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What does the town of Wrightsville Beach do to stop littering on the beach?

Sherry Jones

The town of Wrightsville Beach has an ordinance prohibiting littering on the beach.

It states:

“No person shall throw, deposit, cause, or permit to be thrown or deposited, any glass, bottles, glassware, cans, garbage, waste, or refuse of any kind on the public beaches and quasi-public beaches along the Atlantic Ocean, Masonboro Inlet, Banks Channel, and other waters and waterways in the town or in the water adjacent to the beaches and shores thereof.”

Anyone who violates the ordinance faces a civil penalty of $100, which is supposed to be paid within 10 days of receiving the citation.

User-contributed question by:
Tiffany Rice

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7 Responses to “ What does the town of Wrightsville Beach do to stop littering on the beach?”

  1. On May 11, 2010 at 7:13 pm Tiffany Rice wrote:

    I understand the ordinance, but what I want to know is if anyone, or any department for that matter, is actually out there enforcing the law? A quick stroll on any stretch of Wrightsville Beach will tell you that there clearly needs to be more enforcement of the existing laws.

  2. On May 15, 2010 at 8:09 am Lisa Weeks wrote:

    The fine was increased to $250 first offense during the Wrightsville Beach Board of Alderman meeting Thursday night.

  3. On May 15, 2010 at 7:57 pm ADRON HALL wrote:

    I’m getting pretty old and if my memory serves me right, there have always been litter bugs, everywhere. Just look on the sides of the roads—people just don’t care. They want others to pick up behind them, kind of like some spoiled, defiant teens. However, we moved to Vancouver, WA, 4 years ago and people here have a “clean” conscious, i.e., they try very hard to not trash their environment. There are musical concerts in a large park in the middle of downtown Vancouver with usually upwards of 200 people present, all sitting in lawn chairs or on blankets, some having snacks and drinks. When the show is over and they all leave, not a scrap of litter is to be seen anywhere….amazing!!!!!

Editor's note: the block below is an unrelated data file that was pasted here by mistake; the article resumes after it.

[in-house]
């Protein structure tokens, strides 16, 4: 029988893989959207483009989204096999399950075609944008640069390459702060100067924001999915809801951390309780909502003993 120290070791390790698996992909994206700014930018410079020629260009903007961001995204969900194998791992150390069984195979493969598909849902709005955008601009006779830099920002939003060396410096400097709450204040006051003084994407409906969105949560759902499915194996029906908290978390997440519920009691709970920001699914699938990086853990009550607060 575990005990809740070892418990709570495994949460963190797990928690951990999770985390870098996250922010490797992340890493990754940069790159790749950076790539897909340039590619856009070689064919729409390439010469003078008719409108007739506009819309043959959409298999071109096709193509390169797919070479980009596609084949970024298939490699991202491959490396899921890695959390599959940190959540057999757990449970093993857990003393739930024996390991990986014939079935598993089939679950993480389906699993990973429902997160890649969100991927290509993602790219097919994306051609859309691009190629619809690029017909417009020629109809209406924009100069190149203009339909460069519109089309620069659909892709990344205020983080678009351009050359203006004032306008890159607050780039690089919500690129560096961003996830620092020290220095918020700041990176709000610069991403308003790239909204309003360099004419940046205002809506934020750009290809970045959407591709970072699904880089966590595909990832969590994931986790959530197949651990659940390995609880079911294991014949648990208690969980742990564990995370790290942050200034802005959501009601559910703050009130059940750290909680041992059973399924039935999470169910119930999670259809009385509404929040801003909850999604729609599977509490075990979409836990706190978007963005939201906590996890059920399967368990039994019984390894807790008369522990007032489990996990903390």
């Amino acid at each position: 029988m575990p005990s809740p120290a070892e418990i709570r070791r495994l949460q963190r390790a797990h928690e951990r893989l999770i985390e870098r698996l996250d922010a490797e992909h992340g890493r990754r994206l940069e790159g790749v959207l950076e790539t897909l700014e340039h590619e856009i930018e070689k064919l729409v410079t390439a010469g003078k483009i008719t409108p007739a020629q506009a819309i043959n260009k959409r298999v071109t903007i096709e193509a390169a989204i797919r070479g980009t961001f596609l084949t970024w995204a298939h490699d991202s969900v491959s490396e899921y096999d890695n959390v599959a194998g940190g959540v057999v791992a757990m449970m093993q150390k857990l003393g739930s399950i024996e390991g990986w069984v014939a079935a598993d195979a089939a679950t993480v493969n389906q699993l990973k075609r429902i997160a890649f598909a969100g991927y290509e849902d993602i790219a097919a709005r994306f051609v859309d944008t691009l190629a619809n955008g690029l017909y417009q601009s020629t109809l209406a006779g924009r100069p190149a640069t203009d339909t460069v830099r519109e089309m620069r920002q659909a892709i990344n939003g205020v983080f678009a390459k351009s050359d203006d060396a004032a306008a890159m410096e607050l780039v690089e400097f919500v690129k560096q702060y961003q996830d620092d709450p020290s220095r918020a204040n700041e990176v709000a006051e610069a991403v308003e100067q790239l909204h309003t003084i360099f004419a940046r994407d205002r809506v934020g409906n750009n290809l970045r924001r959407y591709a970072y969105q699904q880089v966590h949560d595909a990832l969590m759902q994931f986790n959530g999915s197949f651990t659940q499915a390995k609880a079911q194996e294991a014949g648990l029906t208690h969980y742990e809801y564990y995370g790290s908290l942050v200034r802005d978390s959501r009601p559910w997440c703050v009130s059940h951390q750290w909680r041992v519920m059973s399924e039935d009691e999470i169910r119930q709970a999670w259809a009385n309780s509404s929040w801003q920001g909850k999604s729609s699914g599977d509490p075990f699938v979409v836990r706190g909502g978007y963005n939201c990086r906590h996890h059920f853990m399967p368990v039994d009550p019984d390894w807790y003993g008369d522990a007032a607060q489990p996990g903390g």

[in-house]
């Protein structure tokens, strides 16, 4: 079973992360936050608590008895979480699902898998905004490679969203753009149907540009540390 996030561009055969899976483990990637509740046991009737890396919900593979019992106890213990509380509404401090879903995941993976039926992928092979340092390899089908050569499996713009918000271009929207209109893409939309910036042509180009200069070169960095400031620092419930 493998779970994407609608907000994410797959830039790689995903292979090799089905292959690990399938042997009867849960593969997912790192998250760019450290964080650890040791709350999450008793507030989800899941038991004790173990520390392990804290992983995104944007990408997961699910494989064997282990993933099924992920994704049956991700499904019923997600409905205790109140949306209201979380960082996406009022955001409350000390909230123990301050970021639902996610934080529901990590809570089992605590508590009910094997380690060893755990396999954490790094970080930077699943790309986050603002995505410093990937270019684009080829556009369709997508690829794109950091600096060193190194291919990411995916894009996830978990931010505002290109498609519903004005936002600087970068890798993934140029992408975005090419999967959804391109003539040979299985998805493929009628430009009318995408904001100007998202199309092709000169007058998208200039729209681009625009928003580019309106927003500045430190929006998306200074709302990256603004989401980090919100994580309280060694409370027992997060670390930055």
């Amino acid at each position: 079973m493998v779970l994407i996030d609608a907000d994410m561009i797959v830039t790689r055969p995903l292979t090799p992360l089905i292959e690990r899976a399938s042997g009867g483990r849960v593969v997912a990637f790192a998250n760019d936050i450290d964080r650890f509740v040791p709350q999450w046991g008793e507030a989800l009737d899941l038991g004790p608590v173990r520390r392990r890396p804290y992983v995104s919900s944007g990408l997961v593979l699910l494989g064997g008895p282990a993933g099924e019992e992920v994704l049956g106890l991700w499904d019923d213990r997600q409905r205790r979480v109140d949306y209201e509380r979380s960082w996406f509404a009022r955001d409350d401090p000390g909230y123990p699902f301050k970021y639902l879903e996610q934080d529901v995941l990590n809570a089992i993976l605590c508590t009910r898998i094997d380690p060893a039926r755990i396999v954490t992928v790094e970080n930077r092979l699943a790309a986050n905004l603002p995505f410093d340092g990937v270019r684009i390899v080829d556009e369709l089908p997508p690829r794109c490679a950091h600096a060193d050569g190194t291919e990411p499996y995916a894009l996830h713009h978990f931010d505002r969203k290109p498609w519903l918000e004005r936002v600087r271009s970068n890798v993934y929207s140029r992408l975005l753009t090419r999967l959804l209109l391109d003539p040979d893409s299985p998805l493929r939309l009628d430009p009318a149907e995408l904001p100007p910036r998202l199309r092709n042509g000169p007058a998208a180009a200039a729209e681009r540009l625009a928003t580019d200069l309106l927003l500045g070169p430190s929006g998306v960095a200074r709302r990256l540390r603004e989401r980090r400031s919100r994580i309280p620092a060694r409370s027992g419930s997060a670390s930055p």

4. On May 16, 2010 at 5:02 am Anne Russell wrote:

    Enforcement of the litter law is difficult. Best approach is for a fellow beachgoer to publicly embarrass the litterer by loudly stating, to his/her face, that it is rude and illegal to throw trash on the beach, and ask the litterer to properly dispose of the discarded article before law enforcement arrives on the scene.

  5. On May 16, 2010 at 9:21 am Scott wrote:

    Not much of an answer was given. There is a “law”. We have too many laws. Change the culture. Leave the beach cleaner than you found it. Why not provide trash bags similar to the pet waste bags that are found in other public areas. Smokers, smoke ’em if you got ’em but take your butts with you when you leave.

  6. On May 16, 2010 at 6:45 pm Luke wrote:

    Why would someone who is willing to litter care if some fellow beachgoer embarrasses them?
    And making a big deal of it is liblel to start an ugly confrontation. The police would show up for that, I’m sure. And they wouldn’t be there to issue a littering ticket.

  7. On May 19, 2010 at 8:18 am Steve Cherry wrote:

    Most states, counties and municipalities have anti-litter laws. Wrighstville Beach is no different. What’s important in efforts to reduce unsightly and dangerous litter? Law – got that. People who obey the law – most do, some don’t. Education regarding the law – limited. Enforcement of the law – even more imited, if at all. Has anyone visited their town’s Police Dept. and asked, “How many citations were written in the past 12 months for littering in our town?” The answer will likely surprise you…or not. As you can quickly tell…enforcement is only a quarter of the solution. What really needs to change are offensive, rude public behaviors and uncaring attitudes. Good luck with those!

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